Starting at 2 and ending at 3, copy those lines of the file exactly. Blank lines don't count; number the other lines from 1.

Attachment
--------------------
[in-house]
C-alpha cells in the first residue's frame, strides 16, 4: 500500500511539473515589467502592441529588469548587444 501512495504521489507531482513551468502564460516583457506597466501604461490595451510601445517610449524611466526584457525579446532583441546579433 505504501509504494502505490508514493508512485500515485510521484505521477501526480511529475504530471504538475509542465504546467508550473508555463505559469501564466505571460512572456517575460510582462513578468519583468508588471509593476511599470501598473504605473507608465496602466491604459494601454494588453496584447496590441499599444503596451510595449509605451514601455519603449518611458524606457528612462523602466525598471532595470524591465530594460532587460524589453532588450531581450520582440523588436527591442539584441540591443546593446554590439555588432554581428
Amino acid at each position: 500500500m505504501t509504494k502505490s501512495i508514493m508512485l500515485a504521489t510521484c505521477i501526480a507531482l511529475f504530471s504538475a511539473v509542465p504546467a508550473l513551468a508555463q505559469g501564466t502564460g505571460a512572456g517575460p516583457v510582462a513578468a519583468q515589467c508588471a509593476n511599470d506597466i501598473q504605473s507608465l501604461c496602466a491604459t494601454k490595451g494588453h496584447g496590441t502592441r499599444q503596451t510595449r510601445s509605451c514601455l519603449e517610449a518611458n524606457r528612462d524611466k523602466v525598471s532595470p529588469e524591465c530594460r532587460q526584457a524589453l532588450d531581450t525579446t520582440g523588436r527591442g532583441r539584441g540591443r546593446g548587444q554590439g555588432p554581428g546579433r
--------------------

C-alpha cells in the first residue's frame, strides 16, 4: 500500500511539473515589467502592441529588469548587444 501512495504521489507531482513551468502564460516583457506597466501604461490595451510601445517610449524611466526584457525579446532583441546579433 505504501509504494502505490508514493508512485500515485510521484505521477501526480511529475504530471504538475509542465504546467508550473508555463505559469501564466505571460512572456517575460510582462513578468519583468508588471509593476511599470501598473504605473507608465496602466491604459494601454494588453496584447496590441499599444503596451510595449509605451514601455519603449518611458524606457528612462523602466525598471532595470524591465530594460532587460524589453532588450531581450520582440523588436527591442539584441540591443546593446554590439555588432554581428
Amino acid at each position: 500500500m505504501t509504494k502505490s501512495i508514493m508512485l500515485a504521489t510521484c505521477i501526480a507531482l511529475f504530471s504538475a511539473v509542465p504546467a508550473l513551468a508555463q505559469g501564466t502564460g505571460a512572456g517575460p516583457v510582462a513578468a519583468q515589467c508588471a509593476n511599470d506597466i501598473q504605473s507608465l501604461c496602466a491604459t494601454k490595451g494588453h496584447g496590441t502592441r499599444q503596451t510595449r510601445s509605451c514601455l519603449e517610449a518611458n524606457r528612462d524611466k523602466v525598471s532595470p529588469e524591465c530594460r532587460q526584457a524589453l532588450d531581450t525579446t520582440g523588436r527591442g532583441r539584441g540591443r546593446g548587444q554590439g555588432p554581428g546579433r